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Fictionalism is a methodological theory in philosophy that suggests that statements of a certain sort should not be taken to be literally true, but merely as a useful fiction. Two important strands of fictionalism are modal fictionalism (which states that possible worlds, regardless of whether they exist or not, may be a part of a useful discourse) and mathematical fictionalism, which states that talk of numbers and other mathematical objects is nothing more than a convenience for doing science. Also in meta-ethics, there is an equivalent position called moral fictionalism.

Fictionalism consists in at least the following three theses:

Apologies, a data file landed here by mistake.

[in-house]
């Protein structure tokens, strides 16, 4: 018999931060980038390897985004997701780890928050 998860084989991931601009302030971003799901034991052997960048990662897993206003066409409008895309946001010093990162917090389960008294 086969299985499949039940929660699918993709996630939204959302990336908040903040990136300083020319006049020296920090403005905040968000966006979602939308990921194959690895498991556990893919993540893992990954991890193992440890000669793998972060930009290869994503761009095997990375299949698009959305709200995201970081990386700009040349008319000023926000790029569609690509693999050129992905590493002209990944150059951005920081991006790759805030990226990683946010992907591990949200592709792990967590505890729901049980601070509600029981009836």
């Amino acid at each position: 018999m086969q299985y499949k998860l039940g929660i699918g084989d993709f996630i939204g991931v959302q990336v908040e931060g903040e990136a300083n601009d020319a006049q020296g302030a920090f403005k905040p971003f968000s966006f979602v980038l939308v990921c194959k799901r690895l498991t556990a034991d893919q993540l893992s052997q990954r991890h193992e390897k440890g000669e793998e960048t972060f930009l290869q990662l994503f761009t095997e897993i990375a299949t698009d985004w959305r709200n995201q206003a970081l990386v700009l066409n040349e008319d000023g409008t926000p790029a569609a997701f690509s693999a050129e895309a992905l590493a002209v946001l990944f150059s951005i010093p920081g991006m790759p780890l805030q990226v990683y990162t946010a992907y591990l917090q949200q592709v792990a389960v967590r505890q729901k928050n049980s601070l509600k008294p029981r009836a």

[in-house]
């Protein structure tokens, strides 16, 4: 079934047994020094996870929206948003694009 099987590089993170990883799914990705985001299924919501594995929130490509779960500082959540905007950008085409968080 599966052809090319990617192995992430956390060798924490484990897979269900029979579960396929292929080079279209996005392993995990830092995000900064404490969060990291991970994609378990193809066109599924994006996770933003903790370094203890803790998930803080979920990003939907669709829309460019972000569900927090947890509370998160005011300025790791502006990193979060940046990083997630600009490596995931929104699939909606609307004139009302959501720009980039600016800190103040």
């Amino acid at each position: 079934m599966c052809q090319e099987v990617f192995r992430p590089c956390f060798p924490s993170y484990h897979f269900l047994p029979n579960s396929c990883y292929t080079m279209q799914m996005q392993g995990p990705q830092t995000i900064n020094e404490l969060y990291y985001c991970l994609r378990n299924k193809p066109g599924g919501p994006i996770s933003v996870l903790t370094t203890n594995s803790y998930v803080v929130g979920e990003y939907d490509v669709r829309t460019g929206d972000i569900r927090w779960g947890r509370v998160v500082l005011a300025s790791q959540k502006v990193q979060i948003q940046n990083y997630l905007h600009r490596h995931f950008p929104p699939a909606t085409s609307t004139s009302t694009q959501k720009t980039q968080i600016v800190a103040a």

1. Claims made within the domain of discourse are taken to be truth-apt; that is, true or false.
  2. The domain of discourse is to be interpreted at face value--not reduced to meaning something else.
  3. The aim of discourse in any given domain is not truth, but some other virtue(s) (e.g., simplicity, explanatory scope).

See also Edit

Further reading Edit

  • Balaguer, Mark (1998). Platonism and Anti-Platonism in Mathematics, Oxford: Oxford University Press.
  • Kalderon, Mark (2005). Moral Fictionalism, Oxford: Clarendon Press.

External links Edit



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